Report on Veniaminof (United States) — August 1983
Scientific Event Alert Network Bulletin, vol. 8, no. 8 (August 1983)
Managing Editor: Lindsay McClelland.
Veniaminof (United States) Lava flow and ash emission stop; tremor summarized
Please cite this report as:
Global Volcanism Program, 1983. Report on Veniaminof (United States). In: McClelland, L (ed.), Scientific Event Alert Network Bulletin, 8:8. Smithsonian Institution. https://dx.doi.org/10.5479/si.GVP.SEAN198308-312070.
56.17°N, 159.38°W; summit elev. 2507 m
All times are local (unless otherwise noted)
During an overflight on 26 July, the active cone emitted small bursts of pink-gray ash, and a white vapor cloud rose from the summit area. Bursts of steam rose from the lava flow which was forming a "delta" in the meltwater lake. Gray ash covered the entire caldera floor. Concentric fractures around the older cinder cone NE of the active cone were also observed.
The eruption appeared to be declining in late July-August. No ash emission was observed on 17 August at 1930, although a white vapor cloud rose above the active vent. The lava flow did not appear to be moving; no incandescence or steaming was observed on the flow. The water level was lower in the meltwater lake than during the 3 August overflight.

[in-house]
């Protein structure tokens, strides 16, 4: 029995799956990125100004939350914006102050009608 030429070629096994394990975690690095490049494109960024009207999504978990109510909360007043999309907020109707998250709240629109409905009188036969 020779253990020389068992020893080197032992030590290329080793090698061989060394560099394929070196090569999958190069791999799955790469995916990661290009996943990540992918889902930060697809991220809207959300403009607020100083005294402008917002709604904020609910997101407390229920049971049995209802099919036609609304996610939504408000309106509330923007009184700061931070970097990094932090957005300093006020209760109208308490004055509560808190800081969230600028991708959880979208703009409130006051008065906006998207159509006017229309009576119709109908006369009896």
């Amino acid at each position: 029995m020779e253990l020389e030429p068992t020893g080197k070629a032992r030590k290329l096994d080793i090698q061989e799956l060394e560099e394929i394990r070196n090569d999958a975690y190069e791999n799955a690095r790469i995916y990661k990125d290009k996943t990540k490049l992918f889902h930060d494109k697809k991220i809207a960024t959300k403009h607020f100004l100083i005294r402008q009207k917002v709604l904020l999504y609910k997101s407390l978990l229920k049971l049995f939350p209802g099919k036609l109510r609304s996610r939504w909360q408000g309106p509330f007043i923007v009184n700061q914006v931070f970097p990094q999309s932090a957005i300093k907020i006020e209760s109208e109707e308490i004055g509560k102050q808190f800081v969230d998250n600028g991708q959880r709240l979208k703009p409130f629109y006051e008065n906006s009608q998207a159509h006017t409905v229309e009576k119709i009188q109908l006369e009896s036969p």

Geologic Background. Massive Veniaminof volcano, one of the highest and largest volcanoes on the Alaska Peninsula, is truncated by a steep-walled, 8 x 11 km, glacier-filled caldera that formed around 3700 years ago. The caldera rim is up to 520 m high on the north, is deeply notched on the west by Cone Glacier, and is covered by an ice sheet on the south. Post-caldera vents are located along a NW-SE zone bisecting the caldera that extends 55 km from near the Bering Sea coast, across the caldera, and down the Pacific flank. Historical eruptions probably all originated from the westernmost and most prominent of two intra-caldera cones, which rises about 300 m above the surrounding icefield. The other cone is larger, and has a summit crater or caldera that may reach 2.5 km in diameter, but is more subdued and barely rises above the glacier surface.
Information Contacts: M.E. Yount and T. Miller, USGS, Anchorage; S. McNutt, LDGO.